The reinsurance market is moving beyond simply being soft into something “more structural”, as low pricing and competition from ILS and alternative capital continue to threaten the traditional reinsurance model, according to Fitch.
Speaking at a roadshow event held in London this morning, Martyn Street, a Senior Director at Fitch Ratings, said that the threat to traditional reinsurers remains and shows no signs of abating, as the sectors evolution is “moving beyond a soft market into something more structural.”
The soft market and reduction in pricing, which has begun to spread beyond just property catastrophe risks to broader swathes of the reinsurance market, remains the main threat. Alongside this the lack of investment returns are a threat, especially to some larger players with longer-tailed business to invest the assets from, Street explained.
However, with a soft market now in its third year, according to Street, the intense competition, sluggish demand from cedents, as well as the “enduring onslaught of alternative capital, are resulting in structural change which could mean the reinsurance market never looks quite the same again.
Street gave a typical overview of who is most at risk, highlighting the select group of smaller monoline reinsurers that have large property catastrophe books to manage. At the same time the largest and most diverse are increasingly becoming a “tier 1” of reinsurers and these are the most insulated from the structural changes and competition from ILS and alternative capital.
One interesting point Street focused on is reinsurers positive reserve releases, which he said have been more sustained than Fitch had expected a few years earlier. However, Street warned that given the recent low catastrophe loss years since 2012 reserves have not built up to the levels they would normally for these years, which could suggest a continued slowing of favourable reserve releases unless well-managed by reinsurers.
On return on equity, always a favourite topic for investors in the reinsurance space, Street explained that ROE’s have been on a steady decline in recent years and are expected to decline further in 2015. Fitch projects average ROE’s will near 11% in 2015, but Street noted that below 10% some companies will struggle.
Fitch believes that ROE’s of 10% mark the average whereby certain reinsurers will struggle to maintain their returns on capital. Street noted that should the average net income ROE for reinsurers decline below the 10% mark it could be a trigger for Fitch to turn its ratings outlook for reinsurance to negative. At the moment the ratings outlook is stable, while the sector outlook has been negative since the start of 2014.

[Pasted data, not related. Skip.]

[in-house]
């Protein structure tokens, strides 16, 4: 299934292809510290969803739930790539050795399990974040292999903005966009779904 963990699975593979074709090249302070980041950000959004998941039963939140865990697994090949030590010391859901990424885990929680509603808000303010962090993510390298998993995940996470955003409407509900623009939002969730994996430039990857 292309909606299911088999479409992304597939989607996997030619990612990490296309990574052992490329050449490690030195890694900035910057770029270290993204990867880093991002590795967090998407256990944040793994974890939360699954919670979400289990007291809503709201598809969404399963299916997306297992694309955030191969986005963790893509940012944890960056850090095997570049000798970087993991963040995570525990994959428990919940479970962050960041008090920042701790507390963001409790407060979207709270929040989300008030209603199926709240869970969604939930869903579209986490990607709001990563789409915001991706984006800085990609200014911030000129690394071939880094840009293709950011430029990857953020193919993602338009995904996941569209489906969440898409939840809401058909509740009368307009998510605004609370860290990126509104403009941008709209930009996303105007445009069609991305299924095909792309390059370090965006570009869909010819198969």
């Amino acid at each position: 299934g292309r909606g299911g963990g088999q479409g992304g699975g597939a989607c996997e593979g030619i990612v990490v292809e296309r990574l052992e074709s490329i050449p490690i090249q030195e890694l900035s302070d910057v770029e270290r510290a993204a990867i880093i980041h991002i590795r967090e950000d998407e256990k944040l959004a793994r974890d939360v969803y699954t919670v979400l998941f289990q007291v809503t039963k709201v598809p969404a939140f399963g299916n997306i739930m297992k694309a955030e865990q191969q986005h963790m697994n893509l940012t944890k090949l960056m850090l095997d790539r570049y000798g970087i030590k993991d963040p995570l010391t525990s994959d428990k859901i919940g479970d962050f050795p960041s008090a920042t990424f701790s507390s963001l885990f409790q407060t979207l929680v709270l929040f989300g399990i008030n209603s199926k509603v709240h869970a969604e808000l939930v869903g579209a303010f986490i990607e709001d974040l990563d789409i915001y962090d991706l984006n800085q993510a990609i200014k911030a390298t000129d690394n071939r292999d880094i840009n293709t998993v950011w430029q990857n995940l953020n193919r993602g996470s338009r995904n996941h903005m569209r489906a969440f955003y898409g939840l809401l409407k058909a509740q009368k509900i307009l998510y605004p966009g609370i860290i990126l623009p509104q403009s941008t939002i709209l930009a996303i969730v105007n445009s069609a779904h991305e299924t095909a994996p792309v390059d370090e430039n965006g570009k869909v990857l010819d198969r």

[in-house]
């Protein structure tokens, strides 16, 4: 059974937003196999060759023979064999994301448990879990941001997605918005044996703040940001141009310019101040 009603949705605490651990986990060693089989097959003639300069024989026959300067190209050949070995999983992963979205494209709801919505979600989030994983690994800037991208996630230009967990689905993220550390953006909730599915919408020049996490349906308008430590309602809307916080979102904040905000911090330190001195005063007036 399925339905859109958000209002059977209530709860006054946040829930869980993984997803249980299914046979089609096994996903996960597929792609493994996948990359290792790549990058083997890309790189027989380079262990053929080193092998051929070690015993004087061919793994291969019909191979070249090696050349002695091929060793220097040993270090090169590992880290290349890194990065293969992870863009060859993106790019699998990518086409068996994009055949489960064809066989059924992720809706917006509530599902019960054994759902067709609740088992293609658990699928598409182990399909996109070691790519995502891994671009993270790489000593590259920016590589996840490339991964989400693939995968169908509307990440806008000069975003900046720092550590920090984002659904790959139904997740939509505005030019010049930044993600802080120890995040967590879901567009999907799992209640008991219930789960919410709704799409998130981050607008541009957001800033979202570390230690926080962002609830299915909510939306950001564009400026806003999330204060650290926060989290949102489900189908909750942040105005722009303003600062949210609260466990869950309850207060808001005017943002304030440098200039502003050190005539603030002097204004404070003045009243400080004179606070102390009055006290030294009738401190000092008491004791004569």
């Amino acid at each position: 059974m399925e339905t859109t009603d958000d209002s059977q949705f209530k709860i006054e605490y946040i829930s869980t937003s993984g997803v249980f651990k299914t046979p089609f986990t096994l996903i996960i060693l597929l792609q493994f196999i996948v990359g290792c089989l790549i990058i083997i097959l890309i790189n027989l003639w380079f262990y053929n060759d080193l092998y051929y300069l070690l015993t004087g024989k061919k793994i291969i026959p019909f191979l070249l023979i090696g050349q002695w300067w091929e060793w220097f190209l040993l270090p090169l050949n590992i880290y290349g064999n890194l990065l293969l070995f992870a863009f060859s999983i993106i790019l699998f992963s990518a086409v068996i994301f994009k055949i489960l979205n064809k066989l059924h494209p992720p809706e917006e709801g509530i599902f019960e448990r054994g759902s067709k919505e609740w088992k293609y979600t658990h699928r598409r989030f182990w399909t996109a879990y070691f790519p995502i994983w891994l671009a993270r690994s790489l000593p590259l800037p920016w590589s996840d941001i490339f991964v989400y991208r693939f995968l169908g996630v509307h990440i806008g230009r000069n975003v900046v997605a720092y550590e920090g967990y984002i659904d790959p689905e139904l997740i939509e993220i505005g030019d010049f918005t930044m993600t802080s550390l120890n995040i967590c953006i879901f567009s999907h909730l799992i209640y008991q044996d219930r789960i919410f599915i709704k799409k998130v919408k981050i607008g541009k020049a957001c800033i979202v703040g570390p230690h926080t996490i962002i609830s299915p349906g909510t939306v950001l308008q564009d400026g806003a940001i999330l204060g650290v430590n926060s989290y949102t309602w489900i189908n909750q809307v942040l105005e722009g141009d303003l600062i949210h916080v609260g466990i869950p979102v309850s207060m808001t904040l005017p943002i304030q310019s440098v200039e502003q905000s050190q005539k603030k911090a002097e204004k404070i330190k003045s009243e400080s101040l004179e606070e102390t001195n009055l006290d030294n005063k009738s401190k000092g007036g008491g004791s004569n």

Key issues facing reinsurers include the continued “deterioration of pricing adequacy and terms and conditions” Street explained. Also the search for yield that some reinsurers are now starting out on, given the continued low-yield investment environment which could introduce greater volatility on the asset side. Finally the “structural change” which Street said threatens to weaken the competitive position of traditional reinsurers, not helped by alternative capital which he said would have a “long-term influence on parts of the sector.”
Specifically on alternative reinsurance capital and insurance-linked securities (ILS), Street said that he expects this to increase and that the conventional thinking now is that the new capital is “mainly permanent.”
Fitch itself views the capital as largely permanent and Street explained that there is a belief that by the year 2018 alternative reinsurance capacity could contribute as much as 30% of global property catastrophe reinsurance limit, a level which would indicate a near-doubling from the current size of the ILS market.
Street explained that the decline in property catastrophe rates is likely to continue, albeit at a slower rate than seen in the last two years, perhaps with a levelling off around 2017 or 2018. This could result in a “permanent erosion of profit margins” for reinsurers, Street said.
Some of Street’s comments raise one question for us, if alternative capital and ILS is permanent and set to near double over the coming years, what does that mean for reinsurer ROE’s? If Fitch is set to turn negative on reinsurers ratings outlook if average ROE’s slip to below 10%, that point may not be far away?
While the asset side isn’t contributing much in this low-yield world, reinsurance pricing is declining and the softness expanding, commercial primary lines are slowing, casualty looks increasingly soft, but lower-cost ILS capital continues to take a share of the once most profitable catastrophe space, shouldn’t ROE decline accelerate over the coming years?
In order to change its ratings outlook on reinsurance to negative, Fitch says it will be looking for combined ratios to get nearer and stay closer to 100%, or ROE’s to be sustained at below 10%. Those scenarios may not be far off for some players in the reinsurance market.
However, some reinsurance players may find they can perform better in the next few years, as efforts to diversify, expand, scale, grow internationally and move into primary lines begin to pay-off. Could this result in a tiering of the rated reinsurer universe? Would it be fair to apply the same ratings outlook to a severely under-pressure monoline player and a ‘doing quite well’ globally diversified tier 1 reinsurer? Perhaps not. Fitch and the other ratings agencies could have a busy and interesting few years ahead.